Measuring and Explaining Formal Institutional Persistence in French West Africa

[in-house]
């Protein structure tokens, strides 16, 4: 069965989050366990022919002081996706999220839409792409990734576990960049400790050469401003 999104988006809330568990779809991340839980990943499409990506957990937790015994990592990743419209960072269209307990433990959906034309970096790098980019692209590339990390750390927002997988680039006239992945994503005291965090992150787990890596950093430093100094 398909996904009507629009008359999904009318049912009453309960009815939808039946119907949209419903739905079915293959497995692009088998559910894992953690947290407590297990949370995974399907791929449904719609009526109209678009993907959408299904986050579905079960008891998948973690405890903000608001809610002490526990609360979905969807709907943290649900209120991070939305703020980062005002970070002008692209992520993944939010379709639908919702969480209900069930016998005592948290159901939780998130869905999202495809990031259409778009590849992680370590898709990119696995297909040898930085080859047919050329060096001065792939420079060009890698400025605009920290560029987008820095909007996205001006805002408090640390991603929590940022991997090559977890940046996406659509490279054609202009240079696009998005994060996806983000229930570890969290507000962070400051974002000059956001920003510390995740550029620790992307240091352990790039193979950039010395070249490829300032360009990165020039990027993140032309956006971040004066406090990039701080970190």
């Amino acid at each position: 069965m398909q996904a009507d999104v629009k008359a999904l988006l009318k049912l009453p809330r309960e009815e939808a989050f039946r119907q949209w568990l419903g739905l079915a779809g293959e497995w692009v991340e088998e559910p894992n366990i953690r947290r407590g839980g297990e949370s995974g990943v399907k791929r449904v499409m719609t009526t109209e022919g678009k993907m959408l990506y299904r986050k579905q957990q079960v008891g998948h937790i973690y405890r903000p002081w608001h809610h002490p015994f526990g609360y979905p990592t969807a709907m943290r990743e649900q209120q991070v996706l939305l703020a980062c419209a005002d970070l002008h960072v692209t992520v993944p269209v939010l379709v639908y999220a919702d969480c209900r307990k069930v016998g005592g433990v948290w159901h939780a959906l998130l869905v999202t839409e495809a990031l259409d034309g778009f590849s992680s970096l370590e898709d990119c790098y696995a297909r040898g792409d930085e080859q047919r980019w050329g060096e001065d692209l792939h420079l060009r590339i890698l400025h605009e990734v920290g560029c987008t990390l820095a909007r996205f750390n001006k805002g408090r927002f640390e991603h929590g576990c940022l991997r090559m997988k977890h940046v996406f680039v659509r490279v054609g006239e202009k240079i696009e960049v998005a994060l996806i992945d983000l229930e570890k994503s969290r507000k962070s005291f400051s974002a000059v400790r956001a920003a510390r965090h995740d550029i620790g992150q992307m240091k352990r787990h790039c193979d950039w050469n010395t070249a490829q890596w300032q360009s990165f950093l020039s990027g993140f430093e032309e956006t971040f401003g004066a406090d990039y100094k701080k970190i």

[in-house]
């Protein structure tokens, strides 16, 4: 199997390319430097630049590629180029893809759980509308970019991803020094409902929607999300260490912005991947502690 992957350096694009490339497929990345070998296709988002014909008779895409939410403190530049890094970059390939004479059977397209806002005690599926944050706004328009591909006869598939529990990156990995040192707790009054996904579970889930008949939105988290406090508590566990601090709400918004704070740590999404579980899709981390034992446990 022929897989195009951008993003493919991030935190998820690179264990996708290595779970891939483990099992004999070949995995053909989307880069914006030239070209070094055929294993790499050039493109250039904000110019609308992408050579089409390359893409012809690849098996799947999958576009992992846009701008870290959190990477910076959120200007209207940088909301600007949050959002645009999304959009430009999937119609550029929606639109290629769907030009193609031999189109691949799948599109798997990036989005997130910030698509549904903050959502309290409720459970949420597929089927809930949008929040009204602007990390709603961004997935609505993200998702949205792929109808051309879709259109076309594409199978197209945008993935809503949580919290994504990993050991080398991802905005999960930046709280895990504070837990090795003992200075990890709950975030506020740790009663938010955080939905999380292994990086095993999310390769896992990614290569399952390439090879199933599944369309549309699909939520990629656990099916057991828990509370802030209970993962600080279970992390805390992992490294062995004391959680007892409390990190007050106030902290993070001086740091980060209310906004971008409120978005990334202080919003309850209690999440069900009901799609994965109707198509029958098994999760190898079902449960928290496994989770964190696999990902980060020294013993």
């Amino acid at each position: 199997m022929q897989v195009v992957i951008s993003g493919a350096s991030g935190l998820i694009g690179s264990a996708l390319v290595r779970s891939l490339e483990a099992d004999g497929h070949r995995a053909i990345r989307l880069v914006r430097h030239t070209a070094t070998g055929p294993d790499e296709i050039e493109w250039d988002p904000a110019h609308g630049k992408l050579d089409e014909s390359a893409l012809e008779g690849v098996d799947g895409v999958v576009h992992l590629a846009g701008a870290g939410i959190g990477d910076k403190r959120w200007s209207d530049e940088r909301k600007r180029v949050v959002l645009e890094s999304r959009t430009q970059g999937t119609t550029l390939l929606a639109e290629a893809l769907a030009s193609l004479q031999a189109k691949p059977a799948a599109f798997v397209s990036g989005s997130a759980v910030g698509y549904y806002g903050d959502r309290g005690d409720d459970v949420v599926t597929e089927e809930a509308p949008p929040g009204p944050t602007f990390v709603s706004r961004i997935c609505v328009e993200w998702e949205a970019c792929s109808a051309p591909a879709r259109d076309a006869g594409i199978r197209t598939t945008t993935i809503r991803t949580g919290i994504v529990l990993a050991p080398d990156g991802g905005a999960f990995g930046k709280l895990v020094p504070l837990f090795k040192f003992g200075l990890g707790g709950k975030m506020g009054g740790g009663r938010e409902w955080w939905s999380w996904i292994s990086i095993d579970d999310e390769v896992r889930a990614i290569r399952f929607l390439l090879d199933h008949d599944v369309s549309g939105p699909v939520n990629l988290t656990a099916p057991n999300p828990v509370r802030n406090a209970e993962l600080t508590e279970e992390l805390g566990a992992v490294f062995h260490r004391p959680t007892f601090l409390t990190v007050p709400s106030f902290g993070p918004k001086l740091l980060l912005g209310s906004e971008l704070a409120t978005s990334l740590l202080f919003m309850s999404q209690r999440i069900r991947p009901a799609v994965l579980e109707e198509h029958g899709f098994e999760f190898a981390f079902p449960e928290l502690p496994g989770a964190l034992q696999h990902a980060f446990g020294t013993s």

Colonial institutions are thought to be highly persistent, but measuring that persistence is difficult. Using a text analysis method that allows us to measure similarity between bodies of text, we examine the extent to which one formal institution - the penal code - has retained colonial language in seven West African countries. We find that the contemporary penal codes of most countries retain little colonial language. Additionally, we find that it is not meaningful to speak of institutional divergence across the unit of French West Africa, as there is wide variation in the legislative post-coloniality of individual countries. We present preliminary analyses explaining this variation and show that the amount of time that a colony spent under colonisation correlates with more persistent colonial institutions.